Impact of marine energy converters

Director of studies: Professor Gregorio Iglesias and Professor Deborah Greaves

Funded by SMSE at Plymouth University

Researcher: Javier Abanades T.

Marine energy is renewable and carbon free energy and it could be one of the most important energy supplies in the future. In the case of wave energy, it has long been considered one of the most promising renewable technologies because wave energy offers the highest energy density compared to the different renewable energy sources. However, the development of the technology is immature compared to other marine renewable energy technologies, such as tidal barrage power.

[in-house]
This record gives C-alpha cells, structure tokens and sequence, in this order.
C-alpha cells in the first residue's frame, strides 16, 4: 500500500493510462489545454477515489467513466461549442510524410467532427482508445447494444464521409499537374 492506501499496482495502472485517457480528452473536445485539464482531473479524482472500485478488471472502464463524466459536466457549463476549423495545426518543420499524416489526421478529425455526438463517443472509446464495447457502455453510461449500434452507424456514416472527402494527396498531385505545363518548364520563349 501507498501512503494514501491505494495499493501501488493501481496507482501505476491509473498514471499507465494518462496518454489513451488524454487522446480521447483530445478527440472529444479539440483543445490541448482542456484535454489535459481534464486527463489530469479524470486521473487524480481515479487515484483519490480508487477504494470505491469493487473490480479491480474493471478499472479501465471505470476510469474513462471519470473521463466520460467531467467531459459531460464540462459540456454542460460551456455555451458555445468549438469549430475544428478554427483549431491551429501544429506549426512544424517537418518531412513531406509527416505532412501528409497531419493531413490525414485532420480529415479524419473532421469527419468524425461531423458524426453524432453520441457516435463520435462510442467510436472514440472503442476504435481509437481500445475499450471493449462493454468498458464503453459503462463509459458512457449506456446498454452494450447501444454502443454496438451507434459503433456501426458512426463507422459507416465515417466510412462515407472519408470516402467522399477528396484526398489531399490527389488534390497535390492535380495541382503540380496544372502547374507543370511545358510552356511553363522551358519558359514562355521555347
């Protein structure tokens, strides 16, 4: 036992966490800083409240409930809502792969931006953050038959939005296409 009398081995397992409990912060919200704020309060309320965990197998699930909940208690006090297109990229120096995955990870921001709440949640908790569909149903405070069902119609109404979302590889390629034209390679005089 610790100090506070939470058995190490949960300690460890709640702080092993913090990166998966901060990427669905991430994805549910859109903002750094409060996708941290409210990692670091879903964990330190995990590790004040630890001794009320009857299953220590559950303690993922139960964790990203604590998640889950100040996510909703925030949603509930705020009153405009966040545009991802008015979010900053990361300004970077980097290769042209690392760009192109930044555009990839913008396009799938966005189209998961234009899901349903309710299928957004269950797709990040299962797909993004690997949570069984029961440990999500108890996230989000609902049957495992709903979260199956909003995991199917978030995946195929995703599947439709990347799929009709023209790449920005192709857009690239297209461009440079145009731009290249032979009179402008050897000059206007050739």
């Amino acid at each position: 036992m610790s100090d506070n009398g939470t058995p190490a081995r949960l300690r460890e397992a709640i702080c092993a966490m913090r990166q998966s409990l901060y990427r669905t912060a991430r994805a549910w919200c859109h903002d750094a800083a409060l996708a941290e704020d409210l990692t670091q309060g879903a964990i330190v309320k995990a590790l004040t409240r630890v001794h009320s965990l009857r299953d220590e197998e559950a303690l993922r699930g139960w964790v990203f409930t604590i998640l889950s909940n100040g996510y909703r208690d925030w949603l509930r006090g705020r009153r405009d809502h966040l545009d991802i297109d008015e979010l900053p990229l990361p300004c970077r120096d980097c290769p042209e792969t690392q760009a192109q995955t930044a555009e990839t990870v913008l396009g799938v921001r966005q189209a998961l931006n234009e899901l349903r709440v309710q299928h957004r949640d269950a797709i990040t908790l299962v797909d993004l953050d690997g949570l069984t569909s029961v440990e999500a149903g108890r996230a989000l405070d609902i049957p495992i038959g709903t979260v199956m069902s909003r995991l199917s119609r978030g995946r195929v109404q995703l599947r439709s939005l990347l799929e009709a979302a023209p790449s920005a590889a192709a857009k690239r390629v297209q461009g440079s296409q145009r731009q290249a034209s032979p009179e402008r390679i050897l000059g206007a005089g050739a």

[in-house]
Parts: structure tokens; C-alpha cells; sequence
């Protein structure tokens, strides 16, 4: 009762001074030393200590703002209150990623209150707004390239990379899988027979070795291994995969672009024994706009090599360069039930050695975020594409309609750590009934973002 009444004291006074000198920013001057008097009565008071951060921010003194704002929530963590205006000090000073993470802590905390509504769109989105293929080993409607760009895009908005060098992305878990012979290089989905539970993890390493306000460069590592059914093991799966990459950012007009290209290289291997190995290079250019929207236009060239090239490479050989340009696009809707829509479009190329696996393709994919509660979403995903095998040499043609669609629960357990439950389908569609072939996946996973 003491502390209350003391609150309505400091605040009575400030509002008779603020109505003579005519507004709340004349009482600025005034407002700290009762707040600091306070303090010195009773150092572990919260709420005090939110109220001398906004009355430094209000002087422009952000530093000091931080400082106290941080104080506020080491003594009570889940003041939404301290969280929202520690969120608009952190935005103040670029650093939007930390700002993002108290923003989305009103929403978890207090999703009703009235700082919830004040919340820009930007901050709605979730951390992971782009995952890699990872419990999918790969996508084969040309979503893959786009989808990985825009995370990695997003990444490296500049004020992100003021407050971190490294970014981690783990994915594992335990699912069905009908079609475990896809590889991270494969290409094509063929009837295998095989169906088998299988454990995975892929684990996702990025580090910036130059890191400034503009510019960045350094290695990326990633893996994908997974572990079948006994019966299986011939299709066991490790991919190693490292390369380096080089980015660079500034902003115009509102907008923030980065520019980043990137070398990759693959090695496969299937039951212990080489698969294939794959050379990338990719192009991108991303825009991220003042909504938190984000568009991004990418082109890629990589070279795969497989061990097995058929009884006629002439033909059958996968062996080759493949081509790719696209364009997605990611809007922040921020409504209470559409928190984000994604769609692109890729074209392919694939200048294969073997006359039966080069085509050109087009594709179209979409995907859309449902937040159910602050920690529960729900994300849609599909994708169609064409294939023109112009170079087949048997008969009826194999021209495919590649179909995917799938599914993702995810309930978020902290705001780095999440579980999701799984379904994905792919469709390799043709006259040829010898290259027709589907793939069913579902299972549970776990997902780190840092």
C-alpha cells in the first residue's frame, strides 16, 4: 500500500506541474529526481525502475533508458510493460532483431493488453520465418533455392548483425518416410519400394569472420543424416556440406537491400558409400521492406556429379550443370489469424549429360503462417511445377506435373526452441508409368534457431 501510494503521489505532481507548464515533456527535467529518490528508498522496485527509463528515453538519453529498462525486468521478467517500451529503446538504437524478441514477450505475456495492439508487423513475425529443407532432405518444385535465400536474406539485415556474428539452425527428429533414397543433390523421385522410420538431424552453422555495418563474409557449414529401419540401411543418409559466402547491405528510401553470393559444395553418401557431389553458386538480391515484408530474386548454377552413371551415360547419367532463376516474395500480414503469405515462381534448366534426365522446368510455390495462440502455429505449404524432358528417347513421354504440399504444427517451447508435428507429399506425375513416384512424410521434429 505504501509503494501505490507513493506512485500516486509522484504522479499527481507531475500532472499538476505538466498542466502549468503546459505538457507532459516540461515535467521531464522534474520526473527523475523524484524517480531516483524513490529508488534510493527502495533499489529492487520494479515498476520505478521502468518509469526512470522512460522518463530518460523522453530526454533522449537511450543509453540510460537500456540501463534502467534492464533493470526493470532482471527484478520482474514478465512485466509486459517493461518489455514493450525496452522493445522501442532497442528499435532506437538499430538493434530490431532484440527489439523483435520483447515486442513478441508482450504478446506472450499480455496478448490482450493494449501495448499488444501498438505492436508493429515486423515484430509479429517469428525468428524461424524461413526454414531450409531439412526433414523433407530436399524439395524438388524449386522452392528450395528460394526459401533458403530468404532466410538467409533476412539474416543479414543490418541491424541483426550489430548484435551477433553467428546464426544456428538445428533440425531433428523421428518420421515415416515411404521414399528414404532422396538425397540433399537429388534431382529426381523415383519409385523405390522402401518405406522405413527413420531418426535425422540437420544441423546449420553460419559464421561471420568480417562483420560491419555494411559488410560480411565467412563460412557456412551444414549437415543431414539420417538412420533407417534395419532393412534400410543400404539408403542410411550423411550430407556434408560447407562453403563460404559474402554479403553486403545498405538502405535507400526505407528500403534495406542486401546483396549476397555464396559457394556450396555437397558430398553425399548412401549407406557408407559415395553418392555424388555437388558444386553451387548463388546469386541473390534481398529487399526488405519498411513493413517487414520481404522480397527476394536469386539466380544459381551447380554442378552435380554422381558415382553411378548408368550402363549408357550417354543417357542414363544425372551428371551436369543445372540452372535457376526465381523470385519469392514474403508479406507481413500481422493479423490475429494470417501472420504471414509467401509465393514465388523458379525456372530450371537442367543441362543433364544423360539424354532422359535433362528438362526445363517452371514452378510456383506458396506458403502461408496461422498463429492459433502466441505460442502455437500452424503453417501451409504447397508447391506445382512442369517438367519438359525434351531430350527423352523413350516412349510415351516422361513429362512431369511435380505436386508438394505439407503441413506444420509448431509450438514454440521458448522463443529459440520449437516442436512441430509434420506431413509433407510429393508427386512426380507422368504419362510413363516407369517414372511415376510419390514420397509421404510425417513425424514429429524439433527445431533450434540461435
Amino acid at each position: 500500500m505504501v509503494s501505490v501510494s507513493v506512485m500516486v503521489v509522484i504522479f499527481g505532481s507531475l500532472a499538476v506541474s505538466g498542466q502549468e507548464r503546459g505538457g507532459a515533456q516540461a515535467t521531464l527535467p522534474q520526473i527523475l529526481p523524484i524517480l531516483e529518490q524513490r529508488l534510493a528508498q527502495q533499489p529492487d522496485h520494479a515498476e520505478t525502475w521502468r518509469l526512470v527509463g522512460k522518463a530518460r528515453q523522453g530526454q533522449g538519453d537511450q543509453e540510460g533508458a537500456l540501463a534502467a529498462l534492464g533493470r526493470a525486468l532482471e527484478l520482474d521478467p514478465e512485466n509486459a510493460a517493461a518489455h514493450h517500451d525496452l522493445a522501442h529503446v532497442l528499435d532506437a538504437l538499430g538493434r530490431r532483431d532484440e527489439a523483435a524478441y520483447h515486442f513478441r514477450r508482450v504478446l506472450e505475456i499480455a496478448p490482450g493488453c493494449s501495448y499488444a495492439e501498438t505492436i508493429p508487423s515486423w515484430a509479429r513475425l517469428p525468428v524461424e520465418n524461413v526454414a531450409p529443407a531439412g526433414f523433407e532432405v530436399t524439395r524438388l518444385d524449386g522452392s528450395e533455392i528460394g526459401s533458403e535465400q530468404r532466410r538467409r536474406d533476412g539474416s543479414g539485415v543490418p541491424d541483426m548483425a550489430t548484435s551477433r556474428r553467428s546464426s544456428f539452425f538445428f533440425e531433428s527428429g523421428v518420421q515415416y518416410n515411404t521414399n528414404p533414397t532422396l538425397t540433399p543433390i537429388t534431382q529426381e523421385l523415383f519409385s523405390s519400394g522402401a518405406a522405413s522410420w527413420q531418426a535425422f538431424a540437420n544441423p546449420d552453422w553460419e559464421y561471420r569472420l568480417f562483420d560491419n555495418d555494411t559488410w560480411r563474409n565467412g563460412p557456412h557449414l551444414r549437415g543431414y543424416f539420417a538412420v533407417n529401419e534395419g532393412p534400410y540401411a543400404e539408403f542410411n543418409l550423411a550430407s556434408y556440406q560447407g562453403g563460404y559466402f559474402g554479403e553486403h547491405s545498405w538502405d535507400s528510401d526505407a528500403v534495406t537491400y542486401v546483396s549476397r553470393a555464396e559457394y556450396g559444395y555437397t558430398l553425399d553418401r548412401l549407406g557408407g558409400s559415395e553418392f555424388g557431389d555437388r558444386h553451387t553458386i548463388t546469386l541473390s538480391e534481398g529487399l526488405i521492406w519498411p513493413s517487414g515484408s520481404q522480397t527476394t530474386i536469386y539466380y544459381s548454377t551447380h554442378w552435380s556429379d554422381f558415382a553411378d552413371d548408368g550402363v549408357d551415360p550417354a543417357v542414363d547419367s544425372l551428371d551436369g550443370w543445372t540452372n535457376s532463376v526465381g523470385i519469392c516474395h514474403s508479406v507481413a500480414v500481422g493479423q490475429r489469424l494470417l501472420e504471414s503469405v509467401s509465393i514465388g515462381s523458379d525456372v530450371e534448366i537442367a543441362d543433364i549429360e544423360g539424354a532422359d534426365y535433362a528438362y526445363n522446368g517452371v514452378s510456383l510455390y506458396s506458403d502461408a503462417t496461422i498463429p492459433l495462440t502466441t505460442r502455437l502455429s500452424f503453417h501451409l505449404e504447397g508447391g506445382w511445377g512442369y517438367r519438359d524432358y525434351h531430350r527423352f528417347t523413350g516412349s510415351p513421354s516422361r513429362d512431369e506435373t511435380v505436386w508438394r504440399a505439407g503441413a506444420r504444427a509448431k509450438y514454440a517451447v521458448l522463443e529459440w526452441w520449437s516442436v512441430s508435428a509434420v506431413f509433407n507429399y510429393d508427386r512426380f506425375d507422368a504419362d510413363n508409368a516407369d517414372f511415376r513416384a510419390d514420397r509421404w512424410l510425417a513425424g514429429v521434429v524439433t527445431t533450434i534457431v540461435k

Wave farms extract energy of the ocean surface waves through Wave Energy Converters (WECs). This extraction varies the wave climate in the lee of the wave farm, reducing the wave height on the coast, which will change the wave conditions nearshore.

Aim

Knowledge of the impacts is the basis for the development of the different types of marine energy because an impact assessment is required for any such project. In the case of wave energy, there is a lack of understanding concerning the impacts on the coast. The aim of this PhD is the assessment of the impact of wave farms nearshore.

Spatial distribution of the wave power with a wave farm in NW Spain (Carballo and Iglesias, 2013)